Skip to content

Here’s The Inconvenient Truth Behind MIT’s Study Linking Hurricane Harvey To Global Warming

November 15, 2017

By Paul Homewood


It was only a matter of time before some junk scientist blamed Hurricane Harvey on global warming.

It is probably no surprise either that it comes from Kerry Emmanuel.

Fortunately Michael Bastach has been quick to tear it to pieces:


A new study is making waves in the media, claiming to finally address the question of man-made global warming’s role in Hurricane Harvey’s record-setting rainfall.

Massachusetts Institute of Technology (MIT) professor Kerry Emanuel, a renowned hurricane expert, and his colleagues published their findings on Monday, claiming global warming increased the of risk Hurricane Harvey-level rainfall in southeastern Texas grew since the last century.

There’s one huge caveat: Emanuel didn’t actually study Hurricane Harvey itself.

Instead, Emanuel’s study is based on thousands of climate model runs to find out the odds a storm will bring the amount of rainfall Hurricane Harvey did when it made landfall in late August 2017.

Emanuel told The Daily Caller News Foundation his study didn’t analyze any of the particulars that made Hurricane Harvey so devastating. “Yes indeed … that is the case,” Emanuel told TheDCNF.

Instead, his study models the statistical likelihood of Harvey-level rainfall based on a linear projection of how storms could change under a scenario with massive amounts of global warming.

Hurricane Harvey broke Texas rainfall records when it hit, dumping large amounts of rain over the greater Houston area for about five days. Cedar Bayou, outside Houston, saw nearly 52 inches of rainfall, breaking an all-time U.S. record.

Emanuel concluded there’s “a sixfold increase” in the odds of Harvey-level rainfall pummeling Houston in any given year. Emanuel estimated an 18 percent chance of Harvey-level rainfall by the end of the 21st Century.

At one point, Emanuel noted “Harvey’s rainfall in Houston was ‘biblical’ in the sense that it likely occurred around once since the Old Testament was written.”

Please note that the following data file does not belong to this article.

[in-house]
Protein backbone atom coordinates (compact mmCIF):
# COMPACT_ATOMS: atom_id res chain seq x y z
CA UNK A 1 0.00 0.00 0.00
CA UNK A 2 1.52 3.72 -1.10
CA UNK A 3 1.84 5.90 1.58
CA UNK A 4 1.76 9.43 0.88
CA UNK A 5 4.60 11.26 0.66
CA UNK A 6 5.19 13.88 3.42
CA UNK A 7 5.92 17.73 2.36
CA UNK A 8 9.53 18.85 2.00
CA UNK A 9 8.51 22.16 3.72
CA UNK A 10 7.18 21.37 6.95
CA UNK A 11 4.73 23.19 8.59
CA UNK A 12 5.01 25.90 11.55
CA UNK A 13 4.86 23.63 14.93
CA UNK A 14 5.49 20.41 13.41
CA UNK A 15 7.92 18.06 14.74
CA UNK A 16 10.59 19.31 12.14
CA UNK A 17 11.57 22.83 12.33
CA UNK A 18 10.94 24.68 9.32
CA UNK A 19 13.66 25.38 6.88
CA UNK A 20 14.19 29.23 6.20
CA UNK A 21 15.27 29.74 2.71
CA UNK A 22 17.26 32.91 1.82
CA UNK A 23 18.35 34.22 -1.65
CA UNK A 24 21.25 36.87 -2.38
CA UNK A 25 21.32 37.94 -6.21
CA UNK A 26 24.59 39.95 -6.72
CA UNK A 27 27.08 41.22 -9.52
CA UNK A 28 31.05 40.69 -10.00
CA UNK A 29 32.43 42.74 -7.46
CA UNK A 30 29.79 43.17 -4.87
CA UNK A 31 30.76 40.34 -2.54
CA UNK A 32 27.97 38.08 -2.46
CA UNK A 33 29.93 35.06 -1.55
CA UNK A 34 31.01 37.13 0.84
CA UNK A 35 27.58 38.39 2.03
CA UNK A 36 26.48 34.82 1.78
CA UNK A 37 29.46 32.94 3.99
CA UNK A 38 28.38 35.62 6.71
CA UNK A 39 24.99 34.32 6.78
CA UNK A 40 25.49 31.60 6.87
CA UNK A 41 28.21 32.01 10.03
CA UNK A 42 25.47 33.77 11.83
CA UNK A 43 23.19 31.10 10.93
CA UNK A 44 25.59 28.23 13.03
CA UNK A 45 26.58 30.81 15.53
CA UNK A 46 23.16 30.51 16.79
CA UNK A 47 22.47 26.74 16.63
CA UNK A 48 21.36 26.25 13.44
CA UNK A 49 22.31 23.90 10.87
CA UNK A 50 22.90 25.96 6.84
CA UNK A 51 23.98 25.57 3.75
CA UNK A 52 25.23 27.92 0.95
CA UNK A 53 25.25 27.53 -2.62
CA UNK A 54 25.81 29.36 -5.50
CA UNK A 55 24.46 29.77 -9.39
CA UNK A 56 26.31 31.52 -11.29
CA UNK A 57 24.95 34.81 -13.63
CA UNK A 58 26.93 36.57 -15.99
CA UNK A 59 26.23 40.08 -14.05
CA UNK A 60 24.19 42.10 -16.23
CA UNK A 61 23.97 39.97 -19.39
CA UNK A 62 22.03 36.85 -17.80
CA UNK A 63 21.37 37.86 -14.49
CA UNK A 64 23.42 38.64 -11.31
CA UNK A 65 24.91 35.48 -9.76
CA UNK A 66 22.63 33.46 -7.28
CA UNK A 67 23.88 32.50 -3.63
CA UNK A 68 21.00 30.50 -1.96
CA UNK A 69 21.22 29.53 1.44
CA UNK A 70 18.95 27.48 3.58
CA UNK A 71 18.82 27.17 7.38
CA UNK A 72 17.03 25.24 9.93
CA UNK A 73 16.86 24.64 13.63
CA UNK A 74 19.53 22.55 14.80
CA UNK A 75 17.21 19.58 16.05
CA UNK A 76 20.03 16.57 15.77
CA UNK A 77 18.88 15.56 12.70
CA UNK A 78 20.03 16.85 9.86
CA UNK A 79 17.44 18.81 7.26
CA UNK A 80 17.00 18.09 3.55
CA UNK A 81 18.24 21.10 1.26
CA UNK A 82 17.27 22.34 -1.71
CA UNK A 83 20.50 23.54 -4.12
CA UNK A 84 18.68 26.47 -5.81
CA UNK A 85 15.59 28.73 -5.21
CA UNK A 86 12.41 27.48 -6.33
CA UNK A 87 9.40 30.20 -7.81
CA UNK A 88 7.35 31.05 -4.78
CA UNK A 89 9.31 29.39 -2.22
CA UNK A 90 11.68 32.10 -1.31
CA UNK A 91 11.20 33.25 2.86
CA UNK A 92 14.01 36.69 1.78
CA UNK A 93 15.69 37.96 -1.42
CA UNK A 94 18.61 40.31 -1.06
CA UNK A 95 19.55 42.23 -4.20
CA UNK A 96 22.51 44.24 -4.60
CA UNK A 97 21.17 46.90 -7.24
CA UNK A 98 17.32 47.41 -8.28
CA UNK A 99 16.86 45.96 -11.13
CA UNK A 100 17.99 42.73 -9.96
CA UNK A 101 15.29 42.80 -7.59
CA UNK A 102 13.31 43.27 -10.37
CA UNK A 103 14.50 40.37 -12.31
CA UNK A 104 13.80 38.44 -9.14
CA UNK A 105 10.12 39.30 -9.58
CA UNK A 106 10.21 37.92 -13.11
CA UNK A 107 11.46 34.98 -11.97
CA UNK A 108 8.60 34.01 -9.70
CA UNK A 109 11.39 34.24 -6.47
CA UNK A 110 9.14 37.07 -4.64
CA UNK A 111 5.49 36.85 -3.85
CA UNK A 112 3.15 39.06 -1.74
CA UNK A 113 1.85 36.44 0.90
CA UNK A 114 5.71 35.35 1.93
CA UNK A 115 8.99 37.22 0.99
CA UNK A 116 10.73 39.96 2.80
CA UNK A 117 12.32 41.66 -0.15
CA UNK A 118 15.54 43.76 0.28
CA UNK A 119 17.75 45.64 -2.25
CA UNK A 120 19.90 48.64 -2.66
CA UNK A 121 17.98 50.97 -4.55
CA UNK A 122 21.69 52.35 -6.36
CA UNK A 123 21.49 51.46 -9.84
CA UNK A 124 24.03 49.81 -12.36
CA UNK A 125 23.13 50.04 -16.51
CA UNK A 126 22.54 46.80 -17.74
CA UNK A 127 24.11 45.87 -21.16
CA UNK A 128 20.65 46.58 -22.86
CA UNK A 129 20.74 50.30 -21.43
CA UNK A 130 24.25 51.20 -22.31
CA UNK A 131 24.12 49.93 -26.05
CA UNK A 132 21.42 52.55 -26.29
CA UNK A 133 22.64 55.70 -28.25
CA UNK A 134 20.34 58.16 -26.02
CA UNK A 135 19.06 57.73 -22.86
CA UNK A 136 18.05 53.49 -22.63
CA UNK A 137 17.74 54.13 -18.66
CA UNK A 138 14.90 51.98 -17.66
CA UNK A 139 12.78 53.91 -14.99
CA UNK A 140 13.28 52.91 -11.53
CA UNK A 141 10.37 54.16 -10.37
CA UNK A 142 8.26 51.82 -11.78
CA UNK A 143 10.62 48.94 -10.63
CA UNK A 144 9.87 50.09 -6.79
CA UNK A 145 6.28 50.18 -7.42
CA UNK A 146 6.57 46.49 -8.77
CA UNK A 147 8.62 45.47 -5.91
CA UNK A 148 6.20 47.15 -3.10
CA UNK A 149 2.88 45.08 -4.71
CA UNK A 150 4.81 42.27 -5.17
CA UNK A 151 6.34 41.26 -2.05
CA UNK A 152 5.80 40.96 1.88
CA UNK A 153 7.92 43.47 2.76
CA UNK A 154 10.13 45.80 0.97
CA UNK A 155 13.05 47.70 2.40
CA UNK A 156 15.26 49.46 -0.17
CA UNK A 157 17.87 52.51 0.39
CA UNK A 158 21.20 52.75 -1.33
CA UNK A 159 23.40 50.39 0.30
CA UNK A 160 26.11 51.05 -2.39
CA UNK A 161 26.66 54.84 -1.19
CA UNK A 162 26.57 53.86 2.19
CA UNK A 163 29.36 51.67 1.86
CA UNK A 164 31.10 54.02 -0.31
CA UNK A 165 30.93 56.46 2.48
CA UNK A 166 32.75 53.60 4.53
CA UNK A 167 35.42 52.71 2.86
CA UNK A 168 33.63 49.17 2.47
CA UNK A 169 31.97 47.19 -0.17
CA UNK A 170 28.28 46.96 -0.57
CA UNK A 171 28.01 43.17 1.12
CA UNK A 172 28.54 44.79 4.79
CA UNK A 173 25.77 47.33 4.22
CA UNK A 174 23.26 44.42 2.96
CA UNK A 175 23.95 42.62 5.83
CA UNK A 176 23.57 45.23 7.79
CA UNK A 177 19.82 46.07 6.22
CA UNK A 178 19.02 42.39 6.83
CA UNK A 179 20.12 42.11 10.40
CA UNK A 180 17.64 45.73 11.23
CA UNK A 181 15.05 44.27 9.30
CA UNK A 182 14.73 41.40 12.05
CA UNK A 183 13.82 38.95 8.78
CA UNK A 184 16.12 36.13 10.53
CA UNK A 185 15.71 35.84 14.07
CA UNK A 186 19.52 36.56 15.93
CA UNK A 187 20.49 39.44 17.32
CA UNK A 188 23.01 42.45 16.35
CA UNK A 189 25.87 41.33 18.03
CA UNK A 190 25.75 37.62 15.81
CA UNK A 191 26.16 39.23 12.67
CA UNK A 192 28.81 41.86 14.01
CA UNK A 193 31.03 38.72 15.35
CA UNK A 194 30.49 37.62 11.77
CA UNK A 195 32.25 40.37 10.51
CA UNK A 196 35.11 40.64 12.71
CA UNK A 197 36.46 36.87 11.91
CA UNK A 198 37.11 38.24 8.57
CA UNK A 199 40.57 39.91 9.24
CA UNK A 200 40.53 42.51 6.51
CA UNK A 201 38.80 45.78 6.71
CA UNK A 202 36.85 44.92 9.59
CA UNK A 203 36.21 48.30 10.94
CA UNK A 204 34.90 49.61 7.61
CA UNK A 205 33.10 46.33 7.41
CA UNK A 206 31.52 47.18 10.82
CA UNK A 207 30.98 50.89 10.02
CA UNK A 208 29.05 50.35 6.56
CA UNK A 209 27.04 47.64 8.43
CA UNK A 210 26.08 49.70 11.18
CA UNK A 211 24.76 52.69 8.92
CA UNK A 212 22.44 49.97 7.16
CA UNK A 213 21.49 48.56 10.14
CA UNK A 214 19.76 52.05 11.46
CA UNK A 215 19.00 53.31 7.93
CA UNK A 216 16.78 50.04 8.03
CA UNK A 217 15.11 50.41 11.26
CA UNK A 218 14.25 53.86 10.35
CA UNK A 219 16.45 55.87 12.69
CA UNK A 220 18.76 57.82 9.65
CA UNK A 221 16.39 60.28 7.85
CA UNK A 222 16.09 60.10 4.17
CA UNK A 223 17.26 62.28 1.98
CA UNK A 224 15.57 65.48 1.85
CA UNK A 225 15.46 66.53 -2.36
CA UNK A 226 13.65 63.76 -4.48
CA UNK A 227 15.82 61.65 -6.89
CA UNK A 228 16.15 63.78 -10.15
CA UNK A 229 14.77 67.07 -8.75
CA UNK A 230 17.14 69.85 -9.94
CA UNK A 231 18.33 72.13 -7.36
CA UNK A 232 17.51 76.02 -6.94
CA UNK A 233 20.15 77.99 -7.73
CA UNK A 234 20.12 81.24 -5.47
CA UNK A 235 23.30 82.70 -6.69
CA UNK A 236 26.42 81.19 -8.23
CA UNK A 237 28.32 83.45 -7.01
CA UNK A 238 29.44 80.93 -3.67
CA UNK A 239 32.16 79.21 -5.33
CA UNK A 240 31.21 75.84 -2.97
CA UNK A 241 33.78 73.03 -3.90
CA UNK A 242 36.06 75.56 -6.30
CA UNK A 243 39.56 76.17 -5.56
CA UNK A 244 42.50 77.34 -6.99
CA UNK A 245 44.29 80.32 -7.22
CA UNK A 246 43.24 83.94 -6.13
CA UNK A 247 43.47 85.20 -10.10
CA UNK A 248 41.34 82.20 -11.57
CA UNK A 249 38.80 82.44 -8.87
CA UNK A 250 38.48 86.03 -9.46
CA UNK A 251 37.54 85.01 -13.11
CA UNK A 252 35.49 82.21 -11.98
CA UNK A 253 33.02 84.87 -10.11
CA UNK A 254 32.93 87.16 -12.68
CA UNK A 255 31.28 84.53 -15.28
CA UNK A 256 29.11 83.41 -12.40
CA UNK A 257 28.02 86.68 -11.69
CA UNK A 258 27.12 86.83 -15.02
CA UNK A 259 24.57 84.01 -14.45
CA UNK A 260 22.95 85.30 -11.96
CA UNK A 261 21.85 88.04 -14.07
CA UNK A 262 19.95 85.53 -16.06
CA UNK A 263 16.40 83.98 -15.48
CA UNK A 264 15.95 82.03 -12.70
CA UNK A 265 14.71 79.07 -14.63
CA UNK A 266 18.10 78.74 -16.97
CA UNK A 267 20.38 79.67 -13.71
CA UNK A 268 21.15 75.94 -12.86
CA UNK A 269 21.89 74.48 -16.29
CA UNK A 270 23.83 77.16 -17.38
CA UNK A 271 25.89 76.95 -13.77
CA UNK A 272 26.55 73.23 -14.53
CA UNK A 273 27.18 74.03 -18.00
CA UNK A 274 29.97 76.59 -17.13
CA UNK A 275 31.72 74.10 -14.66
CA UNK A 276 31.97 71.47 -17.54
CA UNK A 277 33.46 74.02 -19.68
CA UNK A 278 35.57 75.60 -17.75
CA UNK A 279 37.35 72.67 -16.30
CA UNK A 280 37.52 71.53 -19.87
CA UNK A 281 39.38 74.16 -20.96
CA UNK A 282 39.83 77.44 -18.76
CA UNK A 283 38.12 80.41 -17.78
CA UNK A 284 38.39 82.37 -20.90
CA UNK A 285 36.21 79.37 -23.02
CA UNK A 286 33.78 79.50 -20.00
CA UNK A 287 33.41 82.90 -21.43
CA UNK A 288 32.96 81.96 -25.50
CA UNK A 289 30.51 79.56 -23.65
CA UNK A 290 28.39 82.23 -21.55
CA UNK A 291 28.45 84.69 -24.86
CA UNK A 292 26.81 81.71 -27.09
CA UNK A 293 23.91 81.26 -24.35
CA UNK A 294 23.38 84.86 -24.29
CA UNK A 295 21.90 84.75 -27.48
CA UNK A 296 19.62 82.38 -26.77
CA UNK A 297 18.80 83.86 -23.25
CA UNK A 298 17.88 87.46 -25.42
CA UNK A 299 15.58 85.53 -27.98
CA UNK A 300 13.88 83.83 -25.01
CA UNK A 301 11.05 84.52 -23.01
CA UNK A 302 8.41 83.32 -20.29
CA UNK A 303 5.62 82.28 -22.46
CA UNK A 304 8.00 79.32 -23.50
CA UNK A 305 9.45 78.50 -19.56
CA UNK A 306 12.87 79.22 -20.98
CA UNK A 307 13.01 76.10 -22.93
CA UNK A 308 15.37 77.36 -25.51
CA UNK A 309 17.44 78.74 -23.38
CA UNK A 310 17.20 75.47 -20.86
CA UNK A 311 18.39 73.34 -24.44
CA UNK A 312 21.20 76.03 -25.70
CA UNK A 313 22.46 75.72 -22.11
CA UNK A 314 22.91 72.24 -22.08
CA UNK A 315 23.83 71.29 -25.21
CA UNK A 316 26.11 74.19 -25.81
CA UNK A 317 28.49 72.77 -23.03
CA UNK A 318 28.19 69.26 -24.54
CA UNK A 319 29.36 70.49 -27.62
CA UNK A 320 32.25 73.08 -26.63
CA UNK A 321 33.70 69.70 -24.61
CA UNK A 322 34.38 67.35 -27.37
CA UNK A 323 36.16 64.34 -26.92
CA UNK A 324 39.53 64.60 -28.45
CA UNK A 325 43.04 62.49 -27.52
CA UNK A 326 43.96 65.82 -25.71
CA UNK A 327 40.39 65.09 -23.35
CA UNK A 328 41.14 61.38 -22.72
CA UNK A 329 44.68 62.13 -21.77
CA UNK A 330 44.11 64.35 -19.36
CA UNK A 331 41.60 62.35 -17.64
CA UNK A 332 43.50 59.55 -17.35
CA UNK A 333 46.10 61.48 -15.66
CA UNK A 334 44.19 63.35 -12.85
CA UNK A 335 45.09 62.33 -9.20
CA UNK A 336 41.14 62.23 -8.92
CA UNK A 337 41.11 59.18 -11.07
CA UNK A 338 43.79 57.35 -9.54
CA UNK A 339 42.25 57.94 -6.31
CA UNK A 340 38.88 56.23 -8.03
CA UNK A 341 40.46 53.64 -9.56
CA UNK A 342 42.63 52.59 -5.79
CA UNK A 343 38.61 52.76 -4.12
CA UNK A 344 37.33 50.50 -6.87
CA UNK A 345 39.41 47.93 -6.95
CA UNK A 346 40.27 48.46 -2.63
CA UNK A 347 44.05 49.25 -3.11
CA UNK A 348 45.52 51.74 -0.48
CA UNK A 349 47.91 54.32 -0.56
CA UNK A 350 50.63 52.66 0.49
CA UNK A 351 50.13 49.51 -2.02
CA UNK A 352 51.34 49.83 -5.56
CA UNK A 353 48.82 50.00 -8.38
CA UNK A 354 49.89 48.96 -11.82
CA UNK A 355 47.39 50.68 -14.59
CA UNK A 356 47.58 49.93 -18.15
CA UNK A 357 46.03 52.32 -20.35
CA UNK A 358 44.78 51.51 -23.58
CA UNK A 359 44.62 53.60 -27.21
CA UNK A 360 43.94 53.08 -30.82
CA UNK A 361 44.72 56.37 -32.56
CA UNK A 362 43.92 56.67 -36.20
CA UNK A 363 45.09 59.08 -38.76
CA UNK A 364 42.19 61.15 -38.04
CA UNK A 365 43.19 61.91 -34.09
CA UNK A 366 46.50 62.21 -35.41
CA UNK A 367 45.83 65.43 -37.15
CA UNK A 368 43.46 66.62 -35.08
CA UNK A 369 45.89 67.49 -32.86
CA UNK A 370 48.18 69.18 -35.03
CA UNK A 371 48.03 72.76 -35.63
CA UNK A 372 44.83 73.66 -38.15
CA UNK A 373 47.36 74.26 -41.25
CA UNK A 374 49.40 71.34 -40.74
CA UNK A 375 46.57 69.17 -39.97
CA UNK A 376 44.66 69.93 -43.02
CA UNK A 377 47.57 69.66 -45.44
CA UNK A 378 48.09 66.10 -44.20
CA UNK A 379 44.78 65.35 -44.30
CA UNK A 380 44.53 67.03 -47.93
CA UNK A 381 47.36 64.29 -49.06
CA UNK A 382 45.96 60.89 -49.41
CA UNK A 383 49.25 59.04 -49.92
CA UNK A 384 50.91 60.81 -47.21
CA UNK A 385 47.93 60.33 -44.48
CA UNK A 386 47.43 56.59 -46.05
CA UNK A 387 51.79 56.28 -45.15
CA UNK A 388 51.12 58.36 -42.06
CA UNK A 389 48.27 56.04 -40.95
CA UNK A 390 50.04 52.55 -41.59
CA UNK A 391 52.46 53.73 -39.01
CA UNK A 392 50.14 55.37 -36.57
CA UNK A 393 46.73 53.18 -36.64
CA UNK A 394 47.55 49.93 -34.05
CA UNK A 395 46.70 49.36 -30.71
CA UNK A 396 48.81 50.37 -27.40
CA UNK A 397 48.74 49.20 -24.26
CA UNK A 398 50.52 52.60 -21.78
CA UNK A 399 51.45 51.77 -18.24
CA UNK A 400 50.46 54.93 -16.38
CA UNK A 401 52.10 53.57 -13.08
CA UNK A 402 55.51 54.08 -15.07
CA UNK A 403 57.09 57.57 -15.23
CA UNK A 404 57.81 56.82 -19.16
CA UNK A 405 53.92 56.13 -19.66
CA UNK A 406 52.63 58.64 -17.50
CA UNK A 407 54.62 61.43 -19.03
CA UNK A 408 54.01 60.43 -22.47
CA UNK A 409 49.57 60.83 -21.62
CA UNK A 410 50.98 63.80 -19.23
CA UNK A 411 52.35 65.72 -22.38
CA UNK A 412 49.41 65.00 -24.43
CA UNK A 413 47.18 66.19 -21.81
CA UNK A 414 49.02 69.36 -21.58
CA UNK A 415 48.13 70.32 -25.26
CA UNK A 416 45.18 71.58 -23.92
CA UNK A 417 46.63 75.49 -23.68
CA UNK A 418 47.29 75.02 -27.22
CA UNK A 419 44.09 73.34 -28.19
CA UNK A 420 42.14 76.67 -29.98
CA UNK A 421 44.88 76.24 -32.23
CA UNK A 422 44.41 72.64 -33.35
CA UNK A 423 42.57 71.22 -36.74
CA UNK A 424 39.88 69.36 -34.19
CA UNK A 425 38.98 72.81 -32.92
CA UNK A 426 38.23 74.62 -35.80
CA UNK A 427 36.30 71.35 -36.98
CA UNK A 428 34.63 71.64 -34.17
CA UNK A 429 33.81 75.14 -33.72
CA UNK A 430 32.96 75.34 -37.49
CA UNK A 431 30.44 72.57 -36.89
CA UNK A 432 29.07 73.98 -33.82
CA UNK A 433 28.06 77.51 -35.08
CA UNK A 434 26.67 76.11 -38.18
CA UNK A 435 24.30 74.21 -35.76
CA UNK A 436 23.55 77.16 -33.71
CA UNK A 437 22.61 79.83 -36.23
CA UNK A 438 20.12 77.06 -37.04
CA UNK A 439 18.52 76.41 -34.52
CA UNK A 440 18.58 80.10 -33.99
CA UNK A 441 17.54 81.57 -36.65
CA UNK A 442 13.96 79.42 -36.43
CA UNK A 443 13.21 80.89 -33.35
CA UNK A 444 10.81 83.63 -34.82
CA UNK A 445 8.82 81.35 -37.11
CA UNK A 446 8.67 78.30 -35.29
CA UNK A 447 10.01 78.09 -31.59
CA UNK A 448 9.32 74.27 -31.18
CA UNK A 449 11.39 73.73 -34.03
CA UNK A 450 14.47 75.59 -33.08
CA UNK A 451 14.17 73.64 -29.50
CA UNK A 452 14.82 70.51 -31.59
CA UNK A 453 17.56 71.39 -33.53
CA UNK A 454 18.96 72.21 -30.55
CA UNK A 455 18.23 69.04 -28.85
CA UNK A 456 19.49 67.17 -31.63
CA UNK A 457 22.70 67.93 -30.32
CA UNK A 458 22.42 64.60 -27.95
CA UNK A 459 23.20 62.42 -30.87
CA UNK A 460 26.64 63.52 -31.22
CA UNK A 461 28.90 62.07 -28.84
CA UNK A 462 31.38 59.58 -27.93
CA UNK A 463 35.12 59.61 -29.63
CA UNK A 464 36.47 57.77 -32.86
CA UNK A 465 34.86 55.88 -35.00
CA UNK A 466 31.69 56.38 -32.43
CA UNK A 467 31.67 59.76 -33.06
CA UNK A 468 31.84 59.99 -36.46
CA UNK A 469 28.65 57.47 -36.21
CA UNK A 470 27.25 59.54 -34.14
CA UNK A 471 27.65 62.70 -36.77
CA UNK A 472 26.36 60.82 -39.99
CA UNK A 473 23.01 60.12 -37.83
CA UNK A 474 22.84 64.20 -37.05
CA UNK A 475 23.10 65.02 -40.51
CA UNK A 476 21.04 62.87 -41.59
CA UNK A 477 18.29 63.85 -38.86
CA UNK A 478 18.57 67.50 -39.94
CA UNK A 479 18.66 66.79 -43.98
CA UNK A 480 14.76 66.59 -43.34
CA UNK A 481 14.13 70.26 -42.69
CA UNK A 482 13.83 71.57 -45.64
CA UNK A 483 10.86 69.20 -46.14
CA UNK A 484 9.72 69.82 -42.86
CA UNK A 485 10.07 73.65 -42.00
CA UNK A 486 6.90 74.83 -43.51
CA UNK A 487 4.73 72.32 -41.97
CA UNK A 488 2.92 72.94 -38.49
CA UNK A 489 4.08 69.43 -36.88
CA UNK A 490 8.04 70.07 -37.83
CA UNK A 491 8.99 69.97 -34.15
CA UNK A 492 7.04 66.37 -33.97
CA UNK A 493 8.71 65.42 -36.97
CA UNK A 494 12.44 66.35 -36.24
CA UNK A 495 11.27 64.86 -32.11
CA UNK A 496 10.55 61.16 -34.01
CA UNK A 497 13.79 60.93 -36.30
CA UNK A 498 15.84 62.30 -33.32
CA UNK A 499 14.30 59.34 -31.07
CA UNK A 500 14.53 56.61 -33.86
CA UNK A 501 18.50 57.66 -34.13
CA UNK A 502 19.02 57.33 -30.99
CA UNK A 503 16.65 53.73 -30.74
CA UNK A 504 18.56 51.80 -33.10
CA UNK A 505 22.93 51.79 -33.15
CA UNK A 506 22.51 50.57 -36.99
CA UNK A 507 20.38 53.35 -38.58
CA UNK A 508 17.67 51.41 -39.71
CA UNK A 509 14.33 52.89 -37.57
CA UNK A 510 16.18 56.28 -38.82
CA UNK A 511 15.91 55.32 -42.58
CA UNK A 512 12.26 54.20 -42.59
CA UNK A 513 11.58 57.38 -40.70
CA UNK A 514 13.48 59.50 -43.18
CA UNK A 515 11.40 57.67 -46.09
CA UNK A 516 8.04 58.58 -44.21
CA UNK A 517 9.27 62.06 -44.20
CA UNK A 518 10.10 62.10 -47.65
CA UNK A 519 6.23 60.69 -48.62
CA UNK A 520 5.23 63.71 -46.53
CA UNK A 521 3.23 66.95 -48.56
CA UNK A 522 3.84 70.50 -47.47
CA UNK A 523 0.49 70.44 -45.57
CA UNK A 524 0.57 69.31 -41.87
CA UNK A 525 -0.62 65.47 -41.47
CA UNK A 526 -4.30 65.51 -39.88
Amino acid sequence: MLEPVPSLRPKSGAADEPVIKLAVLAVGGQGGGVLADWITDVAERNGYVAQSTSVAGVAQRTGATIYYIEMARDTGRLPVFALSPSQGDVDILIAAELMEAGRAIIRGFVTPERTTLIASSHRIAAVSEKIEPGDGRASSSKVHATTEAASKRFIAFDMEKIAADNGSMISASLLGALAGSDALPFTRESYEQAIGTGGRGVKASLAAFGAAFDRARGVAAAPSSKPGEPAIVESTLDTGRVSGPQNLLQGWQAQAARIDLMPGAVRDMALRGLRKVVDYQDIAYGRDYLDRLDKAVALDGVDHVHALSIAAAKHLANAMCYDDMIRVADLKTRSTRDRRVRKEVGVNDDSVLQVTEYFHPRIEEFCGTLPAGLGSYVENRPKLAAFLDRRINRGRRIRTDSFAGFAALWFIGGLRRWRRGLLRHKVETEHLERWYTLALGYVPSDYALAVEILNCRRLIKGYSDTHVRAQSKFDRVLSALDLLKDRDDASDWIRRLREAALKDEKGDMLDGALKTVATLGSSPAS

But special circumstances were at play for Hurricane Harvey.

Harvey’s rainfall was only able to break records because it stalled over Texas, blocked by a high pressure ridge in the west. The high pressure ridge kept Harvey over Texas longer than it otherwise would have, concentrating rainfall over a smaller area.

“There is no question that the extraordinary magnitude of Harvey’s rain was mostly because it stalled,” Emanuel told TheDCNF.

Media coverage of the study glossed over this inconvenience, with The Washington Post reporting that “Climate change upped the odds of Hurricane Harvey’s extreme rains, study finds.”

The Atlantic ran with the ridiculous headline: “Global Warming Really Did Make Hurricane Harvey More Likely.” Apparently the writer didn’t read the study itself.

Some climate scientists were quick to blame global warming for Hurricane Harvey’s devastation. Climate scientist Michael Mann said warmer-than-normal temperature in the Gulf of Mexico gave Harvey more power and allowed it to hold more moisture, but other scientists were quick to shut him down.

So far, scientists have found little to no evidence global warming is having an impact on hurricanes. The National Oceanic and Atmospheric Administration found in March 2017 that it’s “premature to conclude that human activities — and particularly greenhouse gas emissions that cause global warming — have already had a detectable impact on Atlantic hurricane or global tropical cyclone activity.”

Emanuel was one of the scientists who came out linking Harvey’s devastation to global warming. Now, he’s published a study on this.

Studies like this usually take time to get published, but Emanuel “decided to use his status as a member of the National Academies of Science, which let him pick his own peer reviewers, who were likely to be friendly and get the review done quickly,” Ars Technica reported.

That means the “findings probably haven’t faced as rigorous a review as they might have,” Ars Technica reported, but it does show Emanuel is confident in his hurricane modeling, which has already been peer-reviewed. Emanuel’s study was funded, in part, by the National Science Foundation.

Emanuel said he and his colleagues were looking into the atmospheric factors that could be increasing the likelihood of Hurricane Harvey-like events.

“Early results indicate that some of it comes from increased moisture in a warmer atmosphere but some of also arises from increased probability of storms stalling because of weak atmospheric flow. Hope to have some concrete results before long,” he said.


It is actually extremely worrying that somebody like Emmanuel can pick his own peer reviewers, as this corrupts the whole scientific process.

It was Emmanuel who was outed in 2012 as a Director of AlphaCat Fund Ltd, which specialises in reinsurance for natural catastrophes. Exactly the sort of business that would benefit from ramping up of climate hysteria.

Although he now no longer appears to be linked to AlphaCat, he has declared in this latest paper that he is an officer with a company called WindRiskTech. According to their website:

WindRiskTech, L.L.C., was founded in 2005 to provide estimates of tropical cyclone wind risk for any point on the globe, using the most advanced techniques available.

How much more revenue will they earn, if clients are encouraged to believe that hurricanes are getting much worse?

  1. November 15, 2017 12:35 pm

    As with so much of society today, now that integrity is no longer important–follow the money.

    • HotScot permalink
      November 15, 2017 2:00 pm


      “follow the money”